20. 20. Paired associations <ul><li>So why neutral priming for close associations and nonsensical priming words degrades results of creative people? </li></ul><ul><li>High creativity = many connections between microcircuits; nonsensical words add noise, increasing activity between many circuits; in a densely connected network adding noise creates confusion, the time need for decision is increased because the system has to settle in specific attractor. </li></ul>If creativity is low and associations distant, noise does not help, because there are no connections, and priming words contribute only to chaos. Nonsensical words increase overall activity in the intermediate configura-tions. For creative people resonance between distant microcircuits is possible: this is called stochastic resonance , observed in perception. For priming words with similar spelling and close words the activity of the second word representation is higher, always increasing the chance of connections and decreasing latency. For distant words it will not help, as intermediate configurations are not activated.
  21. 21. Words: algorithm <ul><li>Neural resonant models (~ ARTWORD), or associative nets. </li></ul><ul><li>Simplest things first => statistical model. </li></ul><ul><li>Preliminary: </li></ul><ul><li>create probability models for linking phonemes and syllables; </li></ul><ul><li>create semantic and phonological distance measures for words. </li></ul><ul><li>Statistical algorithm to find novel words: </li></ul><ul><li>Read initial pool of keywords. </li></ul><ul><li>Find phonological and semantic associations to increase the pool. </li></ul><ul><li>Break all words into chains of phonemes, and chains of morphemes. </li></ul><ul><li>Find all combinations of fragments forming longer chunks ranked according to their phonological probability (using bi- or tri-grams). </li></ul><ul><li>For final ranking use estimation of semantic density around morphemes in the newly created words. </li></ul>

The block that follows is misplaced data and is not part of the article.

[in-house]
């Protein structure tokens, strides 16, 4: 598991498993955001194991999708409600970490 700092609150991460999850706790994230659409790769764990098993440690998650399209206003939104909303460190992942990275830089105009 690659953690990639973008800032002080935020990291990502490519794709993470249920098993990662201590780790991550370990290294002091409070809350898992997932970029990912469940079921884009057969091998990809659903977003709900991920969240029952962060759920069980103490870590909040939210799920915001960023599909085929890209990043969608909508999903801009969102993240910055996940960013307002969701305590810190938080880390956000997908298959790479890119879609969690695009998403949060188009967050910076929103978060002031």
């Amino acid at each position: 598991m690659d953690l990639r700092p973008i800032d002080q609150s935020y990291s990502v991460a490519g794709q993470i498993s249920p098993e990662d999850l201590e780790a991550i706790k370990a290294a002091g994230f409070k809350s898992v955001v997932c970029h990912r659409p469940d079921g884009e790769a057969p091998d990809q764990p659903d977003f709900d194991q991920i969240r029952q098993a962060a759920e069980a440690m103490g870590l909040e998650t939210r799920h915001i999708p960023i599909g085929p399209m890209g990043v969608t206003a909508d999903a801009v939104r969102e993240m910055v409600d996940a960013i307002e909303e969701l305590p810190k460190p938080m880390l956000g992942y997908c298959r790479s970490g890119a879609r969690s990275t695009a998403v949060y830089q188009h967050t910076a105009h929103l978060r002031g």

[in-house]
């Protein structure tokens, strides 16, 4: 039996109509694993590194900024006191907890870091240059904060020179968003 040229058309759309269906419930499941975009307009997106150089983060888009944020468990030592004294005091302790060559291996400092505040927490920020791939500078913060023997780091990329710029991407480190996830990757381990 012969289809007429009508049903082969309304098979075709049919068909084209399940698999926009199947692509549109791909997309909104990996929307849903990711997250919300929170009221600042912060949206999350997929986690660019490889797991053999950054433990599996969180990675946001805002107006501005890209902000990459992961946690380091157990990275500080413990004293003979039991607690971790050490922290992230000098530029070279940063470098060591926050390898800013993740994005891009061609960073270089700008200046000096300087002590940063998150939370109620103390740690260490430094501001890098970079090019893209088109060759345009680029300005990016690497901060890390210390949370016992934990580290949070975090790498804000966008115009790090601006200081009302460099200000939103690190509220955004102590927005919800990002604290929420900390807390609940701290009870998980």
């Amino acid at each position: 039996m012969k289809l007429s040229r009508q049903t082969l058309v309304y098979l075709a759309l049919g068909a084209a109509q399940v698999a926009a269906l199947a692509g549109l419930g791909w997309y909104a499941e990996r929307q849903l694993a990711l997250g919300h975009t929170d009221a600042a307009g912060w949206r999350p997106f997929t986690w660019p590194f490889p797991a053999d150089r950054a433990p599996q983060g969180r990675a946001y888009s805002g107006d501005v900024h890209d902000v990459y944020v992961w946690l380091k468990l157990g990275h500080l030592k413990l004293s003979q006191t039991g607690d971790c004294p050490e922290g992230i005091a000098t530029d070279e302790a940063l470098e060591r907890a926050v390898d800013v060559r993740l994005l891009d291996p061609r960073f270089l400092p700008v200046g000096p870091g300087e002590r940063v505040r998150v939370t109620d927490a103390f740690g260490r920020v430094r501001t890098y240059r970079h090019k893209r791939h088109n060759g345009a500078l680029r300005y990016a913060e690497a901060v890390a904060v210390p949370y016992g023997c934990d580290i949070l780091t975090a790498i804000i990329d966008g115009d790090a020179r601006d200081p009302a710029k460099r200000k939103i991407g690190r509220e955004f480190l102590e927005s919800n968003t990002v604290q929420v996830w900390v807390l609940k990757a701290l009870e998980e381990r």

22. 22. Words: experiments <ul><li>A real letter from a friend: </li></ul><ul><li>I am looking for a word that would capture the following qualities: portal to new worlds of imagination and creativity, a place where visitors embark on a journey discovering their inner selves, awakening the Peter Pan within. A place where we can travel through time and space (from the origin to the future and back), so, its about time, about space, infinite possibilities. </li></ul><ul><li>FAST!!! I need it sooooooooooooooooooooooon. </li></ul>creativital, creatival (creativity, portal), used in creatival.com creativery (creativity, discovery), creativery.com (strategy+creativity) discoverity = {disc, disco, discover, verity} (discovery, creativity, verity) digventure ={dig, digital, venture, adventure} still new! imativity (imagination, creativity); infinitime (infinitive, time) infinition (infinitive, imagination), already a company name journativity (journey, creativity) learnativity (taken, see http://www.learnativity.com) portravel (portal, travel); sportal (space, sport, portal), taken timagination (time, imagination); timativity (time, creativity) tivery (time, discovery); trime (travel, time)